Cover image for Condi : the Condoleezza Rice story
Title:
Condi : the Condoleezza Rice story
Author:
Felix, Antonia.
Personal Author:
Edition:
First edition.
Publication Information:
New York : Newmarket Press, [2002]

©2002
Physical Description:
xi, 259 pages, 16 unnumbered pages of plates : illustrations ; 23 cm
Language:
English
Personal Subject:
ISBN:
9781557045393
Format :
Book

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Summary

Summary

A portrait of George W. Bush's national security advisor traces her childhood, early musical ambitions, foreign policies, receipt of the NAACP Image Award, and distinguished career as a scholar, professor, provost, and advisor.


Reviews 3

Publisher's Weekly Review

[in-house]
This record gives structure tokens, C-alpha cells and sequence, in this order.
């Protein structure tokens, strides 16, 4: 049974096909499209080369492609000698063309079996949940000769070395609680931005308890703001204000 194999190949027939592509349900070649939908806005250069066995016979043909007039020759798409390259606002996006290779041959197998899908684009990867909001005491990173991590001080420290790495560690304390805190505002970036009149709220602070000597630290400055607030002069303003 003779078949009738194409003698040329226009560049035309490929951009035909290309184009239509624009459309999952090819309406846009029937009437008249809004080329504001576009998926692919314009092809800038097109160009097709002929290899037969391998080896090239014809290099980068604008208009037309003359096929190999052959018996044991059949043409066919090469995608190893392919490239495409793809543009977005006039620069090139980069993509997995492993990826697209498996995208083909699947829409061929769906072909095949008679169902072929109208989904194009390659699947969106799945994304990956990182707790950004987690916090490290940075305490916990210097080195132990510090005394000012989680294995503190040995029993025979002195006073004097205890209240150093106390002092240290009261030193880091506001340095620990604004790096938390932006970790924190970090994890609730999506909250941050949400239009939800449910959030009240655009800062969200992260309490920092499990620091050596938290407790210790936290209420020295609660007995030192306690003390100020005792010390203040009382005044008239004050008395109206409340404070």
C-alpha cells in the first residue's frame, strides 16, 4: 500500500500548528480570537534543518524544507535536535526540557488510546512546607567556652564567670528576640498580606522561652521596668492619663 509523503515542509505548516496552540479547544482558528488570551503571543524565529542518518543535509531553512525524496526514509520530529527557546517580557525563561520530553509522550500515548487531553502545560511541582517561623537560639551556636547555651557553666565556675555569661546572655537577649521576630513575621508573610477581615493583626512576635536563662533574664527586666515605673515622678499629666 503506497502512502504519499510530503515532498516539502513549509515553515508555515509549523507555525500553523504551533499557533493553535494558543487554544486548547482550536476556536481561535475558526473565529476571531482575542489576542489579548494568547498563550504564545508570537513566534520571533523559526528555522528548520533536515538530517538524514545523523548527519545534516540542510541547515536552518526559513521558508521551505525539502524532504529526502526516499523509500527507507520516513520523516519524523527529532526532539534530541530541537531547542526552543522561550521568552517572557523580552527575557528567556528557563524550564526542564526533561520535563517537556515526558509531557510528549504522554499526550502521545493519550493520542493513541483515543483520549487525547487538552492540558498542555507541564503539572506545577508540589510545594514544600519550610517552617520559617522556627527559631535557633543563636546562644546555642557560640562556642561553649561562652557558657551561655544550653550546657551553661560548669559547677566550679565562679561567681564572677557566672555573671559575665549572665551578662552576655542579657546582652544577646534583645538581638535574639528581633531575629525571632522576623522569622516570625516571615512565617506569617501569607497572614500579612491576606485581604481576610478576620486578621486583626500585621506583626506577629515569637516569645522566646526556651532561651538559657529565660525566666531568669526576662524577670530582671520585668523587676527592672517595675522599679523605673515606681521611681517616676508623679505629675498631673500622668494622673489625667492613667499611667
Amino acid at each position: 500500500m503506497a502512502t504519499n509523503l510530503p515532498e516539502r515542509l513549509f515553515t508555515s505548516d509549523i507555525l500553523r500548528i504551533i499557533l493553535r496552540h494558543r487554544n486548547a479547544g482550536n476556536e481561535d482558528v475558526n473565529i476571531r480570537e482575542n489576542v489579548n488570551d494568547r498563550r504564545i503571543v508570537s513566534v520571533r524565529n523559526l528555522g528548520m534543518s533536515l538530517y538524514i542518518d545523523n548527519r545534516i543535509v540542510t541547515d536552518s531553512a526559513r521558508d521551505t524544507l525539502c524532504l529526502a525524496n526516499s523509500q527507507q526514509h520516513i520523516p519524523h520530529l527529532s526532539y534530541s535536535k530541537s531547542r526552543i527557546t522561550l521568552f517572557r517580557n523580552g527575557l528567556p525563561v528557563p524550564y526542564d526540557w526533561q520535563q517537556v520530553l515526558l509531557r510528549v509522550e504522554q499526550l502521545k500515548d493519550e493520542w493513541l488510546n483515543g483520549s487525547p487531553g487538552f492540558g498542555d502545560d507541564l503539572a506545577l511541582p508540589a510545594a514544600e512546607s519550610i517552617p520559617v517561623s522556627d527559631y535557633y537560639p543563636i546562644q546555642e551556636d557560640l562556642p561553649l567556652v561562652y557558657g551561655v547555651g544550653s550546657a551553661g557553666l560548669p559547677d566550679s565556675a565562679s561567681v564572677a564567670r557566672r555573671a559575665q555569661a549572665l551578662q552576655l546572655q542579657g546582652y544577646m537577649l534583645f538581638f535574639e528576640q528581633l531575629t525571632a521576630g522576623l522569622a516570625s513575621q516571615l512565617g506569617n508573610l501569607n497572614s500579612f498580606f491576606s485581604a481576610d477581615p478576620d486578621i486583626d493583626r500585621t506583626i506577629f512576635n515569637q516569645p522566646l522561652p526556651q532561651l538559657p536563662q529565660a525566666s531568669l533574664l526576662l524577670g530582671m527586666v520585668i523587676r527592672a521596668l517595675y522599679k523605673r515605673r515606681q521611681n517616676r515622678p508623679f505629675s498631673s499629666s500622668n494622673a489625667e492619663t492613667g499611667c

Felix presents a well-written, highly readable portrait of national security adviser Condoleezza "Condi" Rice. It's hard to resist the story of a black woman born in segregated Birmingham, Ala., in 1954, who broke down every barrier to excel in an arena dominated by white men. Felix (Laura: America's First Lady, First Mother) credits an extraordinary upbringing-parents wholly devoted to their only child's achievement through education and public service. Her father, John Rice, a Presbyterian minister and academic, was her primary role model, while her mother, a pianist and teacher, instilled in her a continuing love for piano playing. Felix explores the woman behind the powerful position: her diverse passions, from football to music, weight training to Russia; a fluent reader by age five and at 38 the first black, first woman and youngest person to become provost at Stanford University; the first woman national security adviser. Although Felix didn't interview Rice, this informative biography draws on a thorough list of secondary sources and on interviews with family, friends and colleagues. Because her media profile has risen dramatically since September 11 and there has been talk of her running for office in the future, those wanting to find out more about the most prominent woman in foreign policy today won't be disappointed with this thorough and engaging profile. 16 pages of b&w photos. (Nov. 18) (c) Copyright PWxyz, LLC. All rights reserved